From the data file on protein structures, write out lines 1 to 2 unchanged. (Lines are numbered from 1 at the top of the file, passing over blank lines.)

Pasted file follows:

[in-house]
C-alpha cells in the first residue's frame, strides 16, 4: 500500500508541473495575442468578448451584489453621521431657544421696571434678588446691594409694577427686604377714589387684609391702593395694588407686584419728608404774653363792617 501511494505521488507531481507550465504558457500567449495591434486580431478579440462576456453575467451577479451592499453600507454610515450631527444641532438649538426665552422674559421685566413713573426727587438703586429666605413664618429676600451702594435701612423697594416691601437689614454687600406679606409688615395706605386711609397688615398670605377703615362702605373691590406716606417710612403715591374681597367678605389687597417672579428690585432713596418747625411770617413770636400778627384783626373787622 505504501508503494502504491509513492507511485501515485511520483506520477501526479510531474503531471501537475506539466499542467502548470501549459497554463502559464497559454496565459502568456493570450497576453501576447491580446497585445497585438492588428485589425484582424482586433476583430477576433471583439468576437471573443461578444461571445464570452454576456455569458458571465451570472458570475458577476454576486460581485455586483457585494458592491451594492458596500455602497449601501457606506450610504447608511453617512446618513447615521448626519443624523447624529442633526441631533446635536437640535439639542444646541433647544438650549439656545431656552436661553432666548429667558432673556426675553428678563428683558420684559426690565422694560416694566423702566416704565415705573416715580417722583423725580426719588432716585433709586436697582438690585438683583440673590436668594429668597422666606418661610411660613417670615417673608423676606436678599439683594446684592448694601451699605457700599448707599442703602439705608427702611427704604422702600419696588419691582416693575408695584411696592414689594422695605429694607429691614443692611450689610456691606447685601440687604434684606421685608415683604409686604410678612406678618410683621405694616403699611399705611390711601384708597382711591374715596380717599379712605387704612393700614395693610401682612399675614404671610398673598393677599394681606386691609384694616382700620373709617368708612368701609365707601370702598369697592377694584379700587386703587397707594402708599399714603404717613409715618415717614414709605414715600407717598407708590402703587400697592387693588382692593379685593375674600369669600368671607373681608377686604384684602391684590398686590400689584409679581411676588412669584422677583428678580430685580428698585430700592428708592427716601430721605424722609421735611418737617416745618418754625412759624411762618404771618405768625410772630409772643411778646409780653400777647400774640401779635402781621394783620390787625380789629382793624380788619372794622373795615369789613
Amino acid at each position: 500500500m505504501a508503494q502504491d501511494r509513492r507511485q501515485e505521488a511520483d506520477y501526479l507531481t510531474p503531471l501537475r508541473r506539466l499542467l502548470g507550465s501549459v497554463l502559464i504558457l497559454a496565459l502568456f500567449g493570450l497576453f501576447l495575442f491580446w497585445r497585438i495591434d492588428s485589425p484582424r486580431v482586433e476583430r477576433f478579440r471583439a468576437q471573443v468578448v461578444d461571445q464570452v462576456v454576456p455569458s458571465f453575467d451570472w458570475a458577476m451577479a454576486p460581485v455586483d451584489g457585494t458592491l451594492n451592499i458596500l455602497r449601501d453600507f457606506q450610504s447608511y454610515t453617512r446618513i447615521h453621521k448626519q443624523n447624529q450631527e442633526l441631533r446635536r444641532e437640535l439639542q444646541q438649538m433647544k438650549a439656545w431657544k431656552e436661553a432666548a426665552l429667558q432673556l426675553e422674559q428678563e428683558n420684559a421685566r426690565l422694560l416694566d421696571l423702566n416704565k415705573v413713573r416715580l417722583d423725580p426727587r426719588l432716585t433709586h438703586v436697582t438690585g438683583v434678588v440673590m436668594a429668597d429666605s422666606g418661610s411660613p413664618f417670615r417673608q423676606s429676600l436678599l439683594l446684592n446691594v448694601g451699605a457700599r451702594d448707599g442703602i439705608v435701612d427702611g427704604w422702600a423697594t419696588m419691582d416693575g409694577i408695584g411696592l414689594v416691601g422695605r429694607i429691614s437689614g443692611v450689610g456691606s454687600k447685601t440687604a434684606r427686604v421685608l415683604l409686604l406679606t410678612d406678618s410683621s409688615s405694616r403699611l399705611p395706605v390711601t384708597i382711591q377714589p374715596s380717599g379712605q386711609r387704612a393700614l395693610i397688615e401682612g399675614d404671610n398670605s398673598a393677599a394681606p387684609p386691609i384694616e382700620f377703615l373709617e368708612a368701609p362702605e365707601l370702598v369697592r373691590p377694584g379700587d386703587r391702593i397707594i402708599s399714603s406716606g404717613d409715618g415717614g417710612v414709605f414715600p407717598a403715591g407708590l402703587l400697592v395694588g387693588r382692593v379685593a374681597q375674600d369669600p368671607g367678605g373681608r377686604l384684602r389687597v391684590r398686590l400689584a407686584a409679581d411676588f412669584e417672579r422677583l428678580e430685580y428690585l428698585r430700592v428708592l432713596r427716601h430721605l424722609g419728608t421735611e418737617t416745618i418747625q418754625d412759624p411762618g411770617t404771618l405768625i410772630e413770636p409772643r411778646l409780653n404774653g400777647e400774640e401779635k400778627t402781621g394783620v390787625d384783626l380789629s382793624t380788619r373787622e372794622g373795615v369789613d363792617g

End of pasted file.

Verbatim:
[in-house]
C-alpha cells in the first residue's frame, strides 16, 4: 500500500508541473495575442468578448451584489453621521431657544421696571434678588446691594409694577427686604377714589387684609391702593395694588407686584419728608404774653363792617 501511494505521488507531481507550465504558457500567449495591434486580431478579440462576456453575467451577479451592499453600507454610515450631527444641532438649538426665552422674559421685566413713573426727587438703586429666605413664618429676600451702594435701612423697594416691601437689614454687600406679606409688615395706605386711609397688615398670605377703615362702605373691590406716606417710612403715591374681597367678605389687597417672579428690585432713596418747625411770617413770636400778627384783626373787622 505504501508503494502504491509513492507511485501515485511520483506520477501526479510531474503531471501537475506539466499542467502548470501549459497554463502559464497559454496565459502568456493570450497576453501576447491580446497585445497585438492588428485589425484582424482586433476583430477576433471583439468576437471573443461578444461571445464570452454576456455569458458571465451570472458570475458577476454576486460581485455586483457585494458592491451594492458596500455602497449601501457606506450610504447608511453617512446618513447615521448626519443624523447624529442633526441631533446635536437640535439639542444646541433647544438650549439656545431656552436661553432666548429667558432673556426675553428678563428683558420684559426690565422694560416694566423702566416704565415705573416715580417722583423725580426719588432716585433709586436697582438690585438683583440673590436668594429668597422666606418661610411660613417670615417673608423676606436678599439683594446684592448694601451699605457700599448707599442703602439705608427702611427704604422702600419696588419691582416693575408695584411696592414689594422695605429694607429691614443692611450689610456691606447685601440687604434684606421685608415683604409686604410678612406678618410683621405694616403699611399705611390711601384708597382711591374715596380717599379712605387704612393700614395693610401682612399675614404671610398673598393677599394681606386691609384694616382700620373709617368708612368701609365707601370702598369697592377694584379700587386703587397707594402708599399714603404717613409715618415717614414709605414715600407717598407708590402703587400697592387693588382692593379685593375674600369669600368671607373681608377686604384684602391684590398686590400689584409679581411676588412669584422677583428678580430685580428698585430700592428708592427716601430721605424722609421735611418737617416745618418754625412759624411762618404771618405768625410772630409772643411778646409780653400777647400774640401779635402781621394783620390787625380789629382793624380788619372794622373795615369789613